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Two Tickets to Greece (2023) movie review

They end up in a small, rustic guesthouse. Happy wherever she is, Magalie dances with joy in the yard (and on a table), where the other guests are having dinner. In a very sweet moment, as Blandine looks at her, she sees Magalie not as she is now, but as she was when they were friends, imagining dancing with her like they did in high school.

What elevates this film above the usual road trip gone wrong story is its tender exploration of what connects the two women beyond their history. This is a film about processing grief: Blandine about the loss of her husband and the life she thought she had; Magalie dwells on early trauma as the women finally talk about what drove them away. There is an element of frantic denial in Magalie’s elation and lingering self-pity in Blandine’s unwillingness to move on. This comes along with the introduction of a third character, who goes by the chosen name Bijou (jewel), played by British actress Kristin Scott Thomas (“Four Weddings and a Funeral”).

Bijou is Magalie’s friend. When the travelers find themselves stuck on an island other than Amorgos, Bijou welcomes them to the beautiful home she shares with a Greek artist named Dimitris (Panos Koronis). She shares Magalie’s view that every minute of life should be fun, but in a quieter moment, Blandine learns that there is loss and worry beneath Bijou’s embrace of pleasure. And there is also compassion. Scott Thomas does wonders with this role, creating a full, complex character and adding depth to the script. This is as much due to what she sees in Bijou as it is to the accumulated disappointments of the trip that cause Blandine (significantly renamed Bijou) to begin to be honest about her feelings for Magalie. Three times in the film we see how uncomfortable Blandine is with nudity, her own and anyone else’s. But she learns that refusing to see has missed important information and an opportunity for intimacy, not romantic or sexual, just a shared understanding with another person. Magalie learns that there is value in slowing down to pay attention to someone else. In these wonderful settings, far from home, they show us that a journey filled with unexpected detours can end up in a better destination than the one we plan.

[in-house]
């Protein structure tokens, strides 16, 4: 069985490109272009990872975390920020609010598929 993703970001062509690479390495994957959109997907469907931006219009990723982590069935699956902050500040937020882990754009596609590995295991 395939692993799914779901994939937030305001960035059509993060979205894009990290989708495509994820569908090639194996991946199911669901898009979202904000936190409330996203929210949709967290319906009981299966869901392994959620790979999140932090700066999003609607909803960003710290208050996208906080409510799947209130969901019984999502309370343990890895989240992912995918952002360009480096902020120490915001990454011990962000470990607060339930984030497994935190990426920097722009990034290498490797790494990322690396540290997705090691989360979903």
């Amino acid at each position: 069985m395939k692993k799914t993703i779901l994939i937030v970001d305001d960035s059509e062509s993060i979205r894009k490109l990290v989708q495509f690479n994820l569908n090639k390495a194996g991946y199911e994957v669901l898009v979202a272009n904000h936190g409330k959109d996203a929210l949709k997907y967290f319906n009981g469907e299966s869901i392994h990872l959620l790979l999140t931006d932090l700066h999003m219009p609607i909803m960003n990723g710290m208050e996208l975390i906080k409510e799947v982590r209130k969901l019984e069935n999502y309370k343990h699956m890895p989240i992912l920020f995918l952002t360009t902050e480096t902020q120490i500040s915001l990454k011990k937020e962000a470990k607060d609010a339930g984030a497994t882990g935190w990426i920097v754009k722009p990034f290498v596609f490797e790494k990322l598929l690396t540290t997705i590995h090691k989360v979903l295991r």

Now plays in theaters.

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